The plant-based vegan ground beef wars are on. Beyond Meat has long sold its faux burger meat in grocery stores, but Impossible Foods is now bringing its product to supermarkets too.
Impossible Foods, which is known for its, announced Thursday it’s debuting its raw “ground beef” in 27 of Gelson’s supermarkets in Southern California starting on Friday. That means people will be able to experiment with the food in their own kitchens, creating taco fillers, chili, meatballs and burgers.
“We can’t wait for home cooks to experience the magic — whether using Impossible Burger in their family favorites or inventing new recipes that go viral,” Pat Brown, Impossible Foods’ CEO and founder, said in a statement. Â
Lab-grown meat and dairy products are one of the latest trends to come out of Silicon Valley. Along with Impossible Foods and Beyond Meat, at least a dozen other companies are coming up with beef, chicken, pork and fish made from plant-based proteins. Data fromÂ Nielsen and the Plant-Based Foods AssociationÂ shows that sales of plant-based meats rose 24% in 2018, whereas sales of animal meats grew by only 2% in the same period.
Now, with Impossible Foods entering the retail market, even competition within the meatless meat market will likely get a shake-up, said Eric Schiffer, a brand management expert and CEO of Reputation Management Consultants.
“This is like bringing in Godzilla to fight King Kong,” Schiffer said. “They should be underneath their desks preparing for impact.”
The goal for Impossible Foods is to reduce the environmental impact of beef production on the planet. Livestock factory farming uses 30% of the Earth’s land surface and contributes to more than 18% of global greenhouse gases, according to theÂ United Nations. Impossible Foods says it can produce a burger using a fourth of the water and less than 4% of the land — and emit one-tenth of the greenhouse gases — than a conventional burger.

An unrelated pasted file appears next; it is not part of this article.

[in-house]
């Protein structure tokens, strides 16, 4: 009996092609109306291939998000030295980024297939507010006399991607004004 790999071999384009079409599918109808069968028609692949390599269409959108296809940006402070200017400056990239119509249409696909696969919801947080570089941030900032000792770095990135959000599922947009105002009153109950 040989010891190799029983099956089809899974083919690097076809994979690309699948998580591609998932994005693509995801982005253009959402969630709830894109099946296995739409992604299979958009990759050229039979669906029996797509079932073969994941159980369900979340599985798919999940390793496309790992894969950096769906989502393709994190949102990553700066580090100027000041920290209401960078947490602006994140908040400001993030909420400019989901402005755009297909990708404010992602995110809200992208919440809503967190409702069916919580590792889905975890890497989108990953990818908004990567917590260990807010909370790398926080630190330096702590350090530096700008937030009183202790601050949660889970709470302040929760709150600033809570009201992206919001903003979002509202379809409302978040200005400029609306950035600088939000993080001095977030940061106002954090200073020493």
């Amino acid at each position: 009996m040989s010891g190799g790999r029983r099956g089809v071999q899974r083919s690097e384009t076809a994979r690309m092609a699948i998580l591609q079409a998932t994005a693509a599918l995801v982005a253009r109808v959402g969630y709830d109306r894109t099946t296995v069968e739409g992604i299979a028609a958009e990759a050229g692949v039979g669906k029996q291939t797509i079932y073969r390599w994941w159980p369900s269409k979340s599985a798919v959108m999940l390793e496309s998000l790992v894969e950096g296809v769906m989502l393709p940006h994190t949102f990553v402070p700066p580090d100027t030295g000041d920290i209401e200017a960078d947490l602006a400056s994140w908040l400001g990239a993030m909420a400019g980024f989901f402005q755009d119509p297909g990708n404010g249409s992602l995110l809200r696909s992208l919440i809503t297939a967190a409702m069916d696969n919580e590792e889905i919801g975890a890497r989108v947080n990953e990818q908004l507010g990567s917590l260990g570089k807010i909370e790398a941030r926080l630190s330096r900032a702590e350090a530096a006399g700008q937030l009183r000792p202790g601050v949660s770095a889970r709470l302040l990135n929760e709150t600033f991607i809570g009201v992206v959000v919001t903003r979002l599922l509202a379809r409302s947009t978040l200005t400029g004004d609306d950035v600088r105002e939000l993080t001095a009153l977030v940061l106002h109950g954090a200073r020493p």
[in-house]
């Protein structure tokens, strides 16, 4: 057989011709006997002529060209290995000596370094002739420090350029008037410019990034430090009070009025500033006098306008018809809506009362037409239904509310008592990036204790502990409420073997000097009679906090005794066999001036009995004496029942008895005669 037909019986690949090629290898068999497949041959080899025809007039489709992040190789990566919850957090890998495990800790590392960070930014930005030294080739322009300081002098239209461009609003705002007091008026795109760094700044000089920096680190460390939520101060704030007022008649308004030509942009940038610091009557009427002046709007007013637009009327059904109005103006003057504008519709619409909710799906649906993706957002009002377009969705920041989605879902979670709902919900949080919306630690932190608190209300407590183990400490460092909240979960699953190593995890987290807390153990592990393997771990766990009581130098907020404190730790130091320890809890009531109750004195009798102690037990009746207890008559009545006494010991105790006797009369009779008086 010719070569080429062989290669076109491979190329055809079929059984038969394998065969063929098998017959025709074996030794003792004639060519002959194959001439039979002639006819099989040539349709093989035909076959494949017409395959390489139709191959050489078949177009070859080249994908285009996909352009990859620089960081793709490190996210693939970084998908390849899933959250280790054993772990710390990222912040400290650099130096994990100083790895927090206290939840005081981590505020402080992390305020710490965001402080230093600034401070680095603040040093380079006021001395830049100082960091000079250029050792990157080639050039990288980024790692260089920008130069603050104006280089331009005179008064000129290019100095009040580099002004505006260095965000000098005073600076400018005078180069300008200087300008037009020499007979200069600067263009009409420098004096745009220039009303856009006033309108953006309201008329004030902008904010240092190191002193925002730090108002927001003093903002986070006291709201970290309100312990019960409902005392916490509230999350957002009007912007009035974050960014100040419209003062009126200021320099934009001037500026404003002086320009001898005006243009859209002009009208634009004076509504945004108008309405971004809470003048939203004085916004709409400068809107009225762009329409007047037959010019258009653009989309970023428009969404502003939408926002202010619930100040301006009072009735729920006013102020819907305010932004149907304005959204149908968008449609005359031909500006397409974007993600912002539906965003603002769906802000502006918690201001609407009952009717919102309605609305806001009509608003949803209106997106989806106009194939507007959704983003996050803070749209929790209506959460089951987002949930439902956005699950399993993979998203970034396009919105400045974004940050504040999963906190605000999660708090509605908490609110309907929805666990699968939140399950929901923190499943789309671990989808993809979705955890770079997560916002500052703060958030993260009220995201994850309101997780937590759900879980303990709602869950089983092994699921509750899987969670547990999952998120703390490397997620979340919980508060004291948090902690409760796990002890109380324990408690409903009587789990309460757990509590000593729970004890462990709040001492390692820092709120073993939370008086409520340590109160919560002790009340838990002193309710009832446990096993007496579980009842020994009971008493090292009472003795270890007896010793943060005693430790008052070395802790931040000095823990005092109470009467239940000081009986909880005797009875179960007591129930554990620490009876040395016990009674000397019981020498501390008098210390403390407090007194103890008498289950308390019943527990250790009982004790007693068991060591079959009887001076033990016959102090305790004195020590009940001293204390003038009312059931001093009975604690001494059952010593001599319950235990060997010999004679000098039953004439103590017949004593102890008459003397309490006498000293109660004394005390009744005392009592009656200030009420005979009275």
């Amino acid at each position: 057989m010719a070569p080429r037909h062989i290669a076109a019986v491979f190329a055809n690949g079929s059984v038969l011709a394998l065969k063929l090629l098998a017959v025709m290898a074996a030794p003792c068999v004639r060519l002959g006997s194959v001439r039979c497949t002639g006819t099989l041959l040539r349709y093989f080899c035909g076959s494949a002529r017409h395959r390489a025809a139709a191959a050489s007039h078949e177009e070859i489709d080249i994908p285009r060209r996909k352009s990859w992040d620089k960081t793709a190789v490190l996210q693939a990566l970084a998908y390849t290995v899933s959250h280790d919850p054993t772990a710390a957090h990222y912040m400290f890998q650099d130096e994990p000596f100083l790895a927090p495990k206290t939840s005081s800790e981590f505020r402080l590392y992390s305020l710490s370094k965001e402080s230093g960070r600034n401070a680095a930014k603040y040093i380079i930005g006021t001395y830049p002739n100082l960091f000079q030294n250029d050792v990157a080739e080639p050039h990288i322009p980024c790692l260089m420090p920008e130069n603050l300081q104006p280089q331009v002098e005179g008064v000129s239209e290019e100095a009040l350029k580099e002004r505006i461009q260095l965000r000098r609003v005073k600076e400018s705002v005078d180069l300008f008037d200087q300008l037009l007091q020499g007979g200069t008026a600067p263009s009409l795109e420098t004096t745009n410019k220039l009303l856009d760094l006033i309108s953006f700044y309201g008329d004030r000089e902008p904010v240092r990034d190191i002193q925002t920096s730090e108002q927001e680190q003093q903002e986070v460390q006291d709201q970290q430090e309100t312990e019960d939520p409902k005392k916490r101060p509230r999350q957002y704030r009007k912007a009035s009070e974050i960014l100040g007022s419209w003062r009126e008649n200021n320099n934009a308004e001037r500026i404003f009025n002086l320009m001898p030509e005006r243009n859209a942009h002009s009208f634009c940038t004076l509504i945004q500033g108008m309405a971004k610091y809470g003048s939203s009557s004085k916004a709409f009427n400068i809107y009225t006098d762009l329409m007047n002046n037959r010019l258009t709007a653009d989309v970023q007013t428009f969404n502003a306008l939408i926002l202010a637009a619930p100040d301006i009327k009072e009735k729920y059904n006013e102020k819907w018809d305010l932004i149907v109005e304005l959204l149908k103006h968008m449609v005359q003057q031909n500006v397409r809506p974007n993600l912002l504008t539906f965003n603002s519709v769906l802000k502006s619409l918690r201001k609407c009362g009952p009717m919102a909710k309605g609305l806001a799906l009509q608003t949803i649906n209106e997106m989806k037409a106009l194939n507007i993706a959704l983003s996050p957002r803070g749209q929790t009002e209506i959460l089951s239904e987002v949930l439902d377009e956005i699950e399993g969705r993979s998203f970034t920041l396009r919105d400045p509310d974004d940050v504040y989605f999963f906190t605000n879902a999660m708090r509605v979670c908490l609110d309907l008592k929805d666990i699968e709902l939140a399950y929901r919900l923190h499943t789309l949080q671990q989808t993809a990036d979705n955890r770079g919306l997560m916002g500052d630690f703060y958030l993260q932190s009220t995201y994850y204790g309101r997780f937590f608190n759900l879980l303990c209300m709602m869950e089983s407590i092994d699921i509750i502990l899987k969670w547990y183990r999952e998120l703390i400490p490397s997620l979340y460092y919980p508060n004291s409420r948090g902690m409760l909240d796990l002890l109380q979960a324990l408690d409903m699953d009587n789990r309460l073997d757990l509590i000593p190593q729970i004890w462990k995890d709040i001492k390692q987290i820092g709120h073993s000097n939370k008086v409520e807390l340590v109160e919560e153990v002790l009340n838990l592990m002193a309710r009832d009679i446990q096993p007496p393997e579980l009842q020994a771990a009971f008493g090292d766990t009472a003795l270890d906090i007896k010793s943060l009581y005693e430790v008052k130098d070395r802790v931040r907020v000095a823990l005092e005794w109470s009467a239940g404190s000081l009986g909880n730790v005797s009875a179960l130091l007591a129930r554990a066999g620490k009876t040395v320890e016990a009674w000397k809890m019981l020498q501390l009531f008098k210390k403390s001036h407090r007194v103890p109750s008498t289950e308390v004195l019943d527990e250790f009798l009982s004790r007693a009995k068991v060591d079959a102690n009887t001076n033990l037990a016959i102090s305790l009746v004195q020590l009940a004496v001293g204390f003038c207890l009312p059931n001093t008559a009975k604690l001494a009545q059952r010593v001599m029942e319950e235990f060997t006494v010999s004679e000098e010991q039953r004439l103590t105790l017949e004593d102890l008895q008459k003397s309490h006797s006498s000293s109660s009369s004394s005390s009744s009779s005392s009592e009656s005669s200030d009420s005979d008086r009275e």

Founded in 2011, Impossible Foods was the first food-tech company to use a plant-based ingredient in its burgers called heme. It’s a blood-like compound found in all living things and that can replicate the taste, color and aroma of meat. This heme is what makes the burgers bleed.
Impossible Foods first made its Impossible Burger available at the high-end restaurant Momofuku Nishi in New York in 2016. Since then it’s rolled out to thousands more restaurants and fast food chains, including Burger King and White Castle. Last January, the companythat’s softer and more versatile than its first rendition.
“Unlike the cow, we get better at making meat every single day,” Brown, who previously taught biochemistry at Stanford University,at the time. “We have figured out an entirely new approach to making meat that gives us the ability to deliberately control and make improvements in flavor, texture, juiciness, appearance, cooking properties, shelf life, handling, cost of production, nutrition — you name it.”
Impossible Food’s ground beef will cost $8.99 for a 12-ounce package, roughly on par with USDA premium ground beef. A 4-ounce patty has 14 grams of total fat, 8 grams of saturated fat and 240 calories, which is also similar to a conventional burger.
Impossible Foods said it plans to add more grocery retailers on the East Coast later this month and will then be available in supermarkets across the country by mid-2020.
Originally published Sept. 19, 6:00 a.m. PT.
Update, 6:41 p.m.:Â Adds comment from Eric Schiffer, CEO of Reputation Management Consultants.Â